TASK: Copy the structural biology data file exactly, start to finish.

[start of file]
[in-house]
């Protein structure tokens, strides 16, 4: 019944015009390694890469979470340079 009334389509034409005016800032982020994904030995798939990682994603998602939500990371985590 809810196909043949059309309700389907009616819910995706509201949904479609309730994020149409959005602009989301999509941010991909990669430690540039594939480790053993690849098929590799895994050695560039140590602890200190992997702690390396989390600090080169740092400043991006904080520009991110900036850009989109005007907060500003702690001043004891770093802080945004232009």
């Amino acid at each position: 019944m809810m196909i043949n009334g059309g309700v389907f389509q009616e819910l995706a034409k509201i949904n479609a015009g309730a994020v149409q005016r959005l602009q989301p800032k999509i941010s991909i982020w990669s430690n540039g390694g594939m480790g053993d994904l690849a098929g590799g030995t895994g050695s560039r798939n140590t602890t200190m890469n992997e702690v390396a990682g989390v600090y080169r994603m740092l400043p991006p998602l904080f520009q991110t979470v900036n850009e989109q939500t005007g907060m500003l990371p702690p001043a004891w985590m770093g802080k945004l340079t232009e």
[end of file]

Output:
[in-house]
């Protein structure tokens, strides 16, 4: 019944015009390694890469979470340079 009334389509034409005016800032982020994904030995798939990682994603998602939500990371985590 809810196909043949059309309700389907009616819910995706509201949904479609309730994020149409959005602009989301999509941010991909990669430690540039594939480790053993690849098929590799895994050695560039140590602890200190992997702690390396989390600090080169740092400043991006904080520009991110900036850009989109005007907060500003702690001043004891770093802080945004232009």
């Amino acid at each position: 019944m809810m196909i043949n009334g059309g309700v389907f389509q009616e819910l995706a034409k509201i949904n479609a015009g309730a994020v149409q005016r959005l602009q989301p800032k999509i941010s991909i982020w990669s430690n540039g390694g594939m480790g053993d994904l690849a098929g590799g030995t895994g050695s560039r798939n140590t602890t200190m890469n992997e702690v390396a990682g989390v600090y080169r994603m740092l400043p991006p998602l904080f520009q991110t979470v900036n850009e989109q939500t005007g907060m500003l990371p702690p001043a004891w985590m770093g802080k945004l340079t232009e």